PICTURES FROM THE FLORIDA EVERGLADES
METROPOLITAN NATURALIST
This snake-like animal is actually a lizard - the Slender
Glass Lizard. Like many lizards, the tail breaks off very
easily to distract predators, allowing the lizard to slither
away while the predator is distracted by the squirming
tail that was left behind. I handled this fellow very
carefully to keep from loosing his tail. Unlike snakes, this
lizard has external ear openings and movable eye-lids.
Snakes have only a  transparent cover over their eyes.
This young American Alligator was floating among the lily
pads in the Everglades of Florida.
THE EVERGALADES OF FLORIDA ARE JUST A SMALL REMNANT OF THE VAST WETLAND THEY ONCE WERE.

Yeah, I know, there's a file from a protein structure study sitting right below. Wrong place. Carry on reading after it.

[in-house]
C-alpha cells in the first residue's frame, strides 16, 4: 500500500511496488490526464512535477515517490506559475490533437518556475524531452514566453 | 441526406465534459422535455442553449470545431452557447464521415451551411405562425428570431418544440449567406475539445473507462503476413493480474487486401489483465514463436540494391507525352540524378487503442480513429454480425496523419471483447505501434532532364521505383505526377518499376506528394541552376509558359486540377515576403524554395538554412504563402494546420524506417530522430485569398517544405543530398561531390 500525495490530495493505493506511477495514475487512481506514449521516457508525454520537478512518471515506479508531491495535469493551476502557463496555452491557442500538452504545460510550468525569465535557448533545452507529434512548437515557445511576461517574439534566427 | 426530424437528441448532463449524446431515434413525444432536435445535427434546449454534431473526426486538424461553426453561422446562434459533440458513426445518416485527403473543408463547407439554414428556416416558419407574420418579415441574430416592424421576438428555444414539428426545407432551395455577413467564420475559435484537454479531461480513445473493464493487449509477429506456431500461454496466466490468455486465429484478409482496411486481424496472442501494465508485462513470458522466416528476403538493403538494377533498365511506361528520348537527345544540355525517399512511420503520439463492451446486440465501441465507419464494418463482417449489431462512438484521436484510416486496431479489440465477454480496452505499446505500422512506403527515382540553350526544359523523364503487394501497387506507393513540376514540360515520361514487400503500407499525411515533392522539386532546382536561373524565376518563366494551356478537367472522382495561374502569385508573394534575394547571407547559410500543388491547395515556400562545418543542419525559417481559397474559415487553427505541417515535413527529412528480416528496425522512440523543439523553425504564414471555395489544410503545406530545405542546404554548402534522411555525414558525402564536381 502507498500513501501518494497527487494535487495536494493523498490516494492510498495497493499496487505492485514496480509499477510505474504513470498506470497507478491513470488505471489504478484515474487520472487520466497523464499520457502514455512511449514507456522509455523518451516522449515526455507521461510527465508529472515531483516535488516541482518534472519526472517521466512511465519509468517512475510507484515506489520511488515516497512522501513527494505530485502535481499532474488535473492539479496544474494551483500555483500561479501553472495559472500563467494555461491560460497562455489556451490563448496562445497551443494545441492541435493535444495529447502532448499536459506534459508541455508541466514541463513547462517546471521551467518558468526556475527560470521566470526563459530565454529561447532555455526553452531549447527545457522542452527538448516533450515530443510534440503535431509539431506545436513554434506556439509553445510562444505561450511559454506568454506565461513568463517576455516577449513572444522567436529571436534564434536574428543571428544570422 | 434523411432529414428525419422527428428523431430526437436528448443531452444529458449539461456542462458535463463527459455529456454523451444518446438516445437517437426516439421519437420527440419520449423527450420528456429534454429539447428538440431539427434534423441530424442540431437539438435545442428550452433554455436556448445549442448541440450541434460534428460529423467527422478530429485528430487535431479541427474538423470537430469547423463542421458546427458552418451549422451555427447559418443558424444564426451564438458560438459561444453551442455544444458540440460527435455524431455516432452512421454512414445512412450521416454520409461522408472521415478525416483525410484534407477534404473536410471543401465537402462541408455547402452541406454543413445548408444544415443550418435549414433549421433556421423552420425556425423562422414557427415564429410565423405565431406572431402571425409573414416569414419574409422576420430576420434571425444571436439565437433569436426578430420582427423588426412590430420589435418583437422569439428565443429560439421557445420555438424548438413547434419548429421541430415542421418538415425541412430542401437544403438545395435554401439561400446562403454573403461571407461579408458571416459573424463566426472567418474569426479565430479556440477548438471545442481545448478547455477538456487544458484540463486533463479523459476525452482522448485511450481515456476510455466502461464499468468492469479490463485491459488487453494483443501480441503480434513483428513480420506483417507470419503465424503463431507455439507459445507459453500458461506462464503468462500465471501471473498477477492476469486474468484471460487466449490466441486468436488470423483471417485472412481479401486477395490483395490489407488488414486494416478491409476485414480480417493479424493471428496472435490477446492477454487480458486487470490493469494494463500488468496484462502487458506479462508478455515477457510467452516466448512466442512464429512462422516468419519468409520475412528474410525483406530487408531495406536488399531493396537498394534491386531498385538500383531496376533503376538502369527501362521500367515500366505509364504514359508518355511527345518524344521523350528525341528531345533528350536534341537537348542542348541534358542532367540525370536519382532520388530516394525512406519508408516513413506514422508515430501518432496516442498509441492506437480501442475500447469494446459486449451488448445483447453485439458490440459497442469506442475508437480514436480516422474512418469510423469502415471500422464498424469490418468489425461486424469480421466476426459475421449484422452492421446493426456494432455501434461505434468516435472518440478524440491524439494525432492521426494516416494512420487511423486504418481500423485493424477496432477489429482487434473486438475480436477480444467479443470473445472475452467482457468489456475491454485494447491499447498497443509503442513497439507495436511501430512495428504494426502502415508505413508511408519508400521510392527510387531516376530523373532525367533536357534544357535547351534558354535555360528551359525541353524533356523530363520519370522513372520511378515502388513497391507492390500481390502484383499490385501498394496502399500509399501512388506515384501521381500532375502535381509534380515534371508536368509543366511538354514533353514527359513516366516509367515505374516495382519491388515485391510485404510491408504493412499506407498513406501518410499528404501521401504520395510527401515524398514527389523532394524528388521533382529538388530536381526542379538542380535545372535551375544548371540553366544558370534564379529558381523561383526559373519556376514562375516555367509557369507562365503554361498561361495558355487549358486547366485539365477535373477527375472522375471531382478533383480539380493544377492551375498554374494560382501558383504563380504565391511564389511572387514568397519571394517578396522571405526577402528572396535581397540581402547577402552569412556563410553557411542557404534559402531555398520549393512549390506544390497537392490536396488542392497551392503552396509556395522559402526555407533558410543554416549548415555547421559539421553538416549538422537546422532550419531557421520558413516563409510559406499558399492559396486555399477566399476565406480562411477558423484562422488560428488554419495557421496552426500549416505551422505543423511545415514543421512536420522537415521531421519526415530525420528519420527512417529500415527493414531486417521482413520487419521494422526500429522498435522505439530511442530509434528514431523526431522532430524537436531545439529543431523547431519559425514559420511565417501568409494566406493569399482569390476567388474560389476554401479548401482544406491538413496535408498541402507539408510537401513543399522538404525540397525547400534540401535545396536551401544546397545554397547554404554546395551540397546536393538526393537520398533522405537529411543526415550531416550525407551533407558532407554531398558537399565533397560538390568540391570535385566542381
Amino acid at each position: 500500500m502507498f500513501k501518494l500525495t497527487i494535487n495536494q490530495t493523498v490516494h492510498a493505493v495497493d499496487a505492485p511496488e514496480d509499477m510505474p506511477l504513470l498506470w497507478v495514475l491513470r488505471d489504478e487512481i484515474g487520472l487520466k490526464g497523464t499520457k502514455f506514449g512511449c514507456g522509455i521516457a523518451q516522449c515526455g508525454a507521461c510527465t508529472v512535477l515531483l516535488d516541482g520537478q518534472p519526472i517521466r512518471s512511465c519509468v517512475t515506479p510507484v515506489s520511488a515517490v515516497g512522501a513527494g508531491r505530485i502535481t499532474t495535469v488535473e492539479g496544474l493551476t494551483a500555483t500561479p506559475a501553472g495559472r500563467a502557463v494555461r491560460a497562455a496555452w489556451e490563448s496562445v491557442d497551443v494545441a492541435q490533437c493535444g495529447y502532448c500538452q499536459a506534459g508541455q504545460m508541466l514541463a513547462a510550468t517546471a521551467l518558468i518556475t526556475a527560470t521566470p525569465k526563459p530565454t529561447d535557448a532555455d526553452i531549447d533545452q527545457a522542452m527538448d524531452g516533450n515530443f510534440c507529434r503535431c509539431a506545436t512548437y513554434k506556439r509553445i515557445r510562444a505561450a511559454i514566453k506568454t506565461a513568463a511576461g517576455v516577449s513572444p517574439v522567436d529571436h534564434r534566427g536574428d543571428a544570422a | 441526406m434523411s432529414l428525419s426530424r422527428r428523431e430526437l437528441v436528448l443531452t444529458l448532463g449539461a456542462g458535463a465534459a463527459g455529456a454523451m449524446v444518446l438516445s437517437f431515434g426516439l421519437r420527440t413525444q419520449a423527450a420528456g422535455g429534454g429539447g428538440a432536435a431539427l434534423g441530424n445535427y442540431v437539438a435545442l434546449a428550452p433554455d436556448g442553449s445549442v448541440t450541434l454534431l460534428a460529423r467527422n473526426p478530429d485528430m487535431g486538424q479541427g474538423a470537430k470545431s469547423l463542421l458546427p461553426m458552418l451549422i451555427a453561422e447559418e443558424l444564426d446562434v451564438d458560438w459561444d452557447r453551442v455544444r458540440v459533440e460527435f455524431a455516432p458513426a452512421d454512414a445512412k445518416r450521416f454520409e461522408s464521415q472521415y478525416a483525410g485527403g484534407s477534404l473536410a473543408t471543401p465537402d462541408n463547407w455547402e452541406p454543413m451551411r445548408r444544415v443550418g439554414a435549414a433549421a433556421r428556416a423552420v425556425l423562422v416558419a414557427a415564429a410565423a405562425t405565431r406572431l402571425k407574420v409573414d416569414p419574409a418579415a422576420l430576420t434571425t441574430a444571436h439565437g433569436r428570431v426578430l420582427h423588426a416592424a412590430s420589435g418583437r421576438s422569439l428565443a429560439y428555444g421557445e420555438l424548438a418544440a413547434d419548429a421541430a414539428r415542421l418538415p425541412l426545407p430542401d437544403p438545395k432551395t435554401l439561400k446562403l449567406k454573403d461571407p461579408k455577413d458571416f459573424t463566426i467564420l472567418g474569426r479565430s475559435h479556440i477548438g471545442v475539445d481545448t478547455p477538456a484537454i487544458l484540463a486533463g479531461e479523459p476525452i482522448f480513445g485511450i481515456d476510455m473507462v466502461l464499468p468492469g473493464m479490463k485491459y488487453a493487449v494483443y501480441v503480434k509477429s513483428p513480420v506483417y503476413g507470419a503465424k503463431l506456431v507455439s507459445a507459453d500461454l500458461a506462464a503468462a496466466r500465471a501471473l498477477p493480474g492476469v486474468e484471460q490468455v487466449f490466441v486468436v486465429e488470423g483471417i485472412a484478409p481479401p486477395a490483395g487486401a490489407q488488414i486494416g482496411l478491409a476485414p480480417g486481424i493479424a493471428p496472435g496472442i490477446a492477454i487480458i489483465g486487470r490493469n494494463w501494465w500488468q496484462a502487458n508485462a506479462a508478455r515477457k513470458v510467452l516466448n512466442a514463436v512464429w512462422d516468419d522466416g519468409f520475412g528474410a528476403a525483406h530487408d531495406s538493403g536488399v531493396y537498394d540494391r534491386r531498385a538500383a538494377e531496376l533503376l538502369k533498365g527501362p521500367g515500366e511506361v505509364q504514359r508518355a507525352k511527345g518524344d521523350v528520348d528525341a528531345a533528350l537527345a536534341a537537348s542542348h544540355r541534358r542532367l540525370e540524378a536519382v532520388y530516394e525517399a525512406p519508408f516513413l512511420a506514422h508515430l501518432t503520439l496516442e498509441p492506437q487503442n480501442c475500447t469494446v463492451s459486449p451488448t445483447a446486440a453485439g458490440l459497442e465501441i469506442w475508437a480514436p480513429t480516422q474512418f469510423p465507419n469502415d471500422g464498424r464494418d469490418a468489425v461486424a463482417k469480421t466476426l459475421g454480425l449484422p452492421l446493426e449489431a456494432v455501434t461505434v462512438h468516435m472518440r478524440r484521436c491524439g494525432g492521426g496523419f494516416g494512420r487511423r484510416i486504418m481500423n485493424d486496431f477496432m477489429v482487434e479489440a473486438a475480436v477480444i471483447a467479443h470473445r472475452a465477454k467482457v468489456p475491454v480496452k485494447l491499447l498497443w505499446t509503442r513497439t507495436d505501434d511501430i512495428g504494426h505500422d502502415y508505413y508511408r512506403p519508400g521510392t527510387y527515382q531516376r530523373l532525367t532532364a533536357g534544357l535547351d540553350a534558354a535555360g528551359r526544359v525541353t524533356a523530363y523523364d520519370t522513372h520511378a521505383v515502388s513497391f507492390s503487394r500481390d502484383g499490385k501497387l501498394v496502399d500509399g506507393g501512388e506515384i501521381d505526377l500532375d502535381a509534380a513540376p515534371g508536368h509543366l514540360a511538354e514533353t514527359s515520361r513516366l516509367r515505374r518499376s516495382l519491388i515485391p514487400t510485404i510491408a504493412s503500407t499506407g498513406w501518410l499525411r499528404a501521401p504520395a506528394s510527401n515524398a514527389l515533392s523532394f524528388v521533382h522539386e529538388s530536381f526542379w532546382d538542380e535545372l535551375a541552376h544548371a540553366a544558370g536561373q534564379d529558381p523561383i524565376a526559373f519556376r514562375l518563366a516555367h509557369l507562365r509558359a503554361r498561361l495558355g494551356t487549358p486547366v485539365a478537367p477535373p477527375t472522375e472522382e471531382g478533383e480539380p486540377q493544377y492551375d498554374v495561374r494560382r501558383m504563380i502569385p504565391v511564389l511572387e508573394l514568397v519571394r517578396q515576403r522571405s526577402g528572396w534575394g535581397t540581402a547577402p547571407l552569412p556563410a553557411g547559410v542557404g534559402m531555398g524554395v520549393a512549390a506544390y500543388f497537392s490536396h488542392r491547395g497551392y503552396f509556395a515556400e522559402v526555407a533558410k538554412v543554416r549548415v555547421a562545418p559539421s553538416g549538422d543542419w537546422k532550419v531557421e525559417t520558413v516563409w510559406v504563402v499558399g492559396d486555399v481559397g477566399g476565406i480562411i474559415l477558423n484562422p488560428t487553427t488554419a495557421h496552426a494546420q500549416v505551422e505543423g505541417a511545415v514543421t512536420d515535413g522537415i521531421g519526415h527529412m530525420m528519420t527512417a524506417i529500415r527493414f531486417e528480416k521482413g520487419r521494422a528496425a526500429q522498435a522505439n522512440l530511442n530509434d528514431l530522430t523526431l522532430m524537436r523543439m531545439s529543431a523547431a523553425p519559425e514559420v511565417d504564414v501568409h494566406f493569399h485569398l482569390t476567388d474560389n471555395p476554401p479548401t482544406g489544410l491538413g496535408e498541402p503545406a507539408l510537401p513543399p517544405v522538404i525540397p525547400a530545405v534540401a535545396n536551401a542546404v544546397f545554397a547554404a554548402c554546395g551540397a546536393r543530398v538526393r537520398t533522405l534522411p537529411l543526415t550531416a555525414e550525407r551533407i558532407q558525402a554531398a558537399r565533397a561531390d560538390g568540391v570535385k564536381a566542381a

PEOPLE HAVE FILLED IN MOST OF THE WETLAND AND BUILT HOUSES AND MALLS. INTRODUCED ANIMALS
AND PLANTS HAVE DISPLACED MANY OF THE NATIVE SPECIES.
 
Alligator in Okeefenokee
Alligator in Okeefenokee
Alligator in Okeefenokee
Alligator in Okeefenokee
As you see in these pictures, American Alligators have
lost their fear of humans in many areas where they are
protected. These alligators were photographed at the
Okeefenokee Swamp Park in Waycross, Georgia.
This Indigo Snake was one of the highlights of this trip
to the 'glades. This snake was listed as a threatened
species. Indigo snakes are very docile and easily
handled, so they were popular pets. Over-collecting
for the pet trade may have decimated the wild
population.
The yellow radiating stripes on the shell of this turtle are
characteristic of the Florida Box Turtle.